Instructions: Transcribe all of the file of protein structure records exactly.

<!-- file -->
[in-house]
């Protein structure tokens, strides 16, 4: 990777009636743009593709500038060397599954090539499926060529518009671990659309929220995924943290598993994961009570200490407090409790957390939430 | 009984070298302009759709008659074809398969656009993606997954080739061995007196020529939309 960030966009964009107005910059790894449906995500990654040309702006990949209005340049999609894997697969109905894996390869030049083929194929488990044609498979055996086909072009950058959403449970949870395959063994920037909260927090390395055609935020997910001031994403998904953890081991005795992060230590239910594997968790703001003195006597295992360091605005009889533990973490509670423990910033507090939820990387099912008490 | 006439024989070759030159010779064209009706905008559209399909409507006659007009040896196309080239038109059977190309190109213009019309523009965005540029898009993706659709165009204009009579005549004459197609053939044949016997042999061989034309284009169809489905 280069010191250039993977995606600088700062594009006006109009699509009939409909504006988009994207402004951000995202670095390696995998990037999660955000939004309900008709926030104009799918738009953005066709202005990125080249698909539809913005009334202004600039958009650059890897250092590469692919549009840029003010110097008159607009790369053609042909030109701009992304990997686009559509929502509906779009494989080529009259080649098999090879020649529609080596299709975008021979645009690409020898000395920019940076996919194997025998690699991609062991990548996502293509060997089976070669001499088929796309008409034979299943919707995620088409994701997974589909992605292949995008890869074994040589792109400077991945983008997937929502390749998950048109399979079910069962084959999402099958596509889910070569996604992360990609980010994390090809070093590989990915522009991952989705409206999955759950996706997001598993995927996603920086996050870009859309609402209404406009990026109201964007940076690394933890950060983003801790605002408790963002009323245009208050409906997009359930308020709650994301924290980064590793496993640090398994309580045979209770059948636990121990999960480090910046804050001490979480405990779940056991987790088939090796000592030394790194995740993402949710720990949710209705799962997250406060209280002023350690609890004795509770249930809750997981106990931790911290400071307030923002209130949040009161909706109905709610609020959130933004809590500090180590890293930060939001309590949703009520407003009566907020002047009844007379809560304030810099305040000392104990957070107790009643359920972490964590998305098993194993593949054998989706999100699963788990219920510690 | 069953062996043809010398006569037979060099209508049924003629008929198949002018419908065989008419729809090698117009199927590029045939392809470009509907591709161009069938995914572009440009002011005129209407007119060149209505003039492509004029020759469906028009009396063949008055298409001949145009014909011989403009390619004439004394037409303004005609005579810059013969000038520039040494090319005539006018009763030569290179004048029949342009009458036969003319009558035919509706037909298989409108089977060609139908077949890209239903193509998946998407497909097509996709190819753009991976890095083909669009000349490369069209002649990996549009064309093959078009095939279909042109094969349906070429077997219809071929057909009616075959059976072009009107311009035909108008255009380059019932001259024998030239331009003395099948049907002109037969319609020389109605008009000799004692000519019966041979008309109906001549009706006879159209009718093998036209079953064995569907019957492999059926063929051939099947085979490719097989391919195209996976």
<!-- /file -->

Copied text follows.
[in-house]
């Protein structure tokens, strides 16, 4: 990777009636743009593709500038060397599954090539499926060529518009671990659309929220995924943290598993994961009570200490407090409790957390939430 | 009984070298302009759709008659074809398969656009993606997954080739061995007196020529939309 960030966009964009107005910059790894449906995500990654040309702006990949209005340049999609894997697969109905894996390869030049083929194929488990044609498979055996086909072009950058959403449970949870395959063994920037909260927090390395055609935020997910001031994403998904953890081991005795992060230590239910594997968790703001003195006597295992360091605005009889533990973490509670423990910033507090939820990387099912008490 | 006439024989070759030159010779064209009706905008559209399909409507006659007009040896196309080239038109059977190309190109213009019309523009965005540029898009993706659709165009204009009579005549004459197609053939044949016997042999061989034309284009169809489905 280069010191250039993977995606600088700062594009006006109009699509009939409909504006988009994207402004951000995202670095390696995998990037999660955000939004309900008709926030104009799918738009953005066709202005990125080249698909539809913005009334202004600039958009650059890897250092590469692919549009840029003010110097008159607009790369053609042909030109701009992304990997686009559509929502509906779009494989080529009259080649098999090879020649529609080596299709975008021979645009690409020898000395920019940076996919194997025998690699991609062991990548996502293509060997089976070669001499088929796309008409034979299943919707995620088409994701997974589909992605292949995008890869074994040589792109400077991945983008997937929502390749998950048109399979079910069962084959999402099958596509889910070569996604992360990609980010994390090809070093590989990915522009991952989705409206999955759950996706997001598993995927996603920086996050870009859309609402209404406009990026109201964007940076690394933890950060983003801790605002408790963002009323245009208050409906997009359930308020709650994301924290980064590793496993640090398994309580045979209770059948636990121990999960480090910046804050001490979480405990779940056991987790088939090796000592030394790194995740993402949710720990949710209705799962997250406060209280002023350690609890004795509770249930809750997981106990931790911290400071307030923002209130949040009161909706109905709610609020959130933004809590500090180590890293930060939001309590949703009520407003009566907020002047009844007379809560304030810099305040000392104990957070107790009643359920972490964590998305098993194993593949054998989706999100699963788990219920510690 | 069953062996043809010398006569037979060099209508049924003629008929198949002018419908065989008419729809090698117009199927590029045939392809470009509907591709161009069938995914572009440009002011005129209407007119060149209505003039492509004029020759469906028009009396063949008055298409001949145009014909011989403009390619004439004394037409303004005609005579810059013969000038520039040494090319005539006018009763030569290179004048029949342009009458036969003319009558035919509706037909298989409108089977060609139908077949890209239903193509998946998407497909097509996709190819753009991976890095083909669009000349490369069209002649990996549009064309093959078009095939279909042109094969349906070429077997219809071929057909009616075959059976072009009107311009035909108008255009380059019932001259024998030239331009003395099948049907002109037969319609020389109605008009000799004692000519019966041979008309109906001549009706006879159209009718093998036209079953064995569907019957492999059926063929051939099947085979490719097989391919195209996976």